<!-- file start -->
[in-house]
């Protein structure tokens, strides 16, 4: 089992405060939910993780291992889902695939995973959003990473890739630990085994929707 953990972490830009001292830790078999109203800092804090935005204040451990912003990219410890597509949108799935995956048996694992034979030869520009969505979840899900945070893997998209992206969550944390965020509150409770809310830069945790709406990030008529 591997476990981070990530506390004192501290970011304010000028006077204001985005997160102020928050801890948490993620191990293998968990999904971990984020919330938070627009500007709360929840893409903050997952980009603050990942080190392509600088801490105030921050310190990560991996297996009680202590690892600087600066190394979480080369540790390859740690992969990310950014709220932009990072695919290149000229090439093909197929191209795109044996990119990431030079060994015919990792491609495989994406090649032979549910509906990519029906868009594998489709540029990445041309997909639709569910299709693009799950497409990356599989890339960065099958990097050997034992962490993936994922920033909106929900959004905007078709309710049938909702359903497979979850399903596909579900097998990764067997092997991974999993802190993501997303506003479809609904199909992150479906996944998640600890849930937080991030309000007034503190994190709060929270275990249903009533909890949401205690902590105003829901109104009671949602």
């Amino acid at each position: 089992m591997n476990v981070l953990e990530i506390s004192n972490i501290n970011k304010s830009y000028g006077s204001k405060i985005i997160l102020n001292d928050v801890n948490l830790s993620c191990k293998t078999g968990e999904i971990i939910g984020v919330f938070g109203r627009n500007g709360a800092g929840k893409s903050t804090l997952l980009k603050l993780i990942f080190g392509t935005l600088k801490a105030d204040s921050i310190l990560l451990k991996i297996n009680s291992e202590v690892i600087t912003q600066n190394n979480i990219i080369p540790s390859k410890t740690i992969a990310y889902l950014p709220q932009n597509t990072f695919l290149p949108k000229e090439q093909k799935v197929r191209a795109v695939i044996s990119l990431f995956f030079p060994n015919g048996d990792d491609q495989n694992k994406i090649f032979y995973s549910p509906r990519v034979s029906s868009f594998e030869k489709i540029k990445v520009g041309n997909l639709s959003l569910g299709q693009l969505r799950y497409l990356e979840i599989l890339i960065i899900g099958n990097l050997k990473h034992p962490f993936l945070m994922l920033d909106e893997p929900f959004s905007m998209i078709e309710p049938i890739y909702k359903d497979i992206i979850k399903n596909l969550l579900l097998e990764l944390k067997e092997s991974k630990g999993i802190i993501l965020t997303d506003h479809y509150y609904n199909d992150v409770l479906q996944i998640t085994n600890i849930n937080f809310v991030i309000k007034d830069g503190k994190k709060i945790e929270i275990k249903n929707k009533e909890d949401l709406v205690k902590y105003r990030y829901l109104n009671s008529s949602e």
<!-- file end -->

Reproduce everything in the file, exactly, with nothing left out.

[in-house]
């Protein structure tokens, strides 16, 4: 089992405060939910993780291992889902695939995973959003990473890739630990085994929707 953990972490830009001292830790078999109203800092804090935005204040451990912003990219410890597509949108799935995956048996694992034979030869520009969505979840899900945070893997998209992206969550944390965020509150409770809310830069945790709406990030008529 591997476990981070990530506390004192501290970011304010000028006077204001985005997160102020928050801890948490993620191990293998968990999904971990984020919330938070627009500007709360929840893409903050997952980009603050990942080190392509600088801490105030921050310190990560991996297996009680202590690892600087600066190394979480080369540790390859740690992969990310950014709220932009990072695919290149000229090439093909197929191209795109044996990119990431030079060994015919990792491609495989994406090649032979549910509906990519029906868009594998489709540029990445041309997909639709569910299709693009799950497409990356599989890339960065099958990097050997034992962490993936994922920033909106929900959004905007078709309710049938909702359903497979979850399903596909579900097998990764067997092997991974999993802190993501997303506003479809609904199909992150479906996944998640600890849930937080991030309000007034503190994190709060929270275990249903009533909890949401205690902590105003829901109104009671949602």
């Amino acid at each position: 089992m591997n476990v981070l953990e990530i506390s004192n972490i501290n970011k304010s830009y000028g006077s204001k405060i985005i997160l102020n001292d928050v801890n948490l830790s993620c191990k293998t078999g968990e999904i971990i939910g984020v919330f938070g109203r627009n500007g709360a800092g929840k893409s903050t804090l997952l980009k603050l993780i990942f080190g392509t935005l600088k801490a105030d204040s921050i310190l990560l451990k991996i297996n009680s291992e202590v690892i600087t912003q600066n190394n979480i990219i080369p540790s390859k410890t740690i992969a990310y889902l950014p709220q932009n597509t990072f695919l290149p949108k000229e090439q093909k799935v197929r191209a795109v695939i044996s990119l990431f995956f030079p060994n015919g048996d990792d491609q495989n694992k994406i090649f032979y995973s549910p509906r990519v034979s029906s868009f594998e030869k489709i540029k990445v520009g041309n997909l639709s959003l569910g299709q693009l969505r799950y497409l990356e979840i599989l890339i960065i899900g099958n990097l050997k990473h034992p962490f993936l945070m994922l920033d909106e893997p929900f959004s905007m998209i078709e309710p049938i890739y909702k359903d497979i992206i979850k399903n596909l969550l579900l097998e990764l944390k067997e092997s991974k630990g999993i802190i993501l965020t997303d506003h479809y509150y609904n199909d992150v409770l479906q996944i998640t085994n600890i849930n937080f809310v991030i309000k007034d830069g503190k994190k709060i945790e929270i275990k249903n929707k009533e909890d949401l709406v205690k902590y105003r990030y829901l109104n009671s008529s949602e």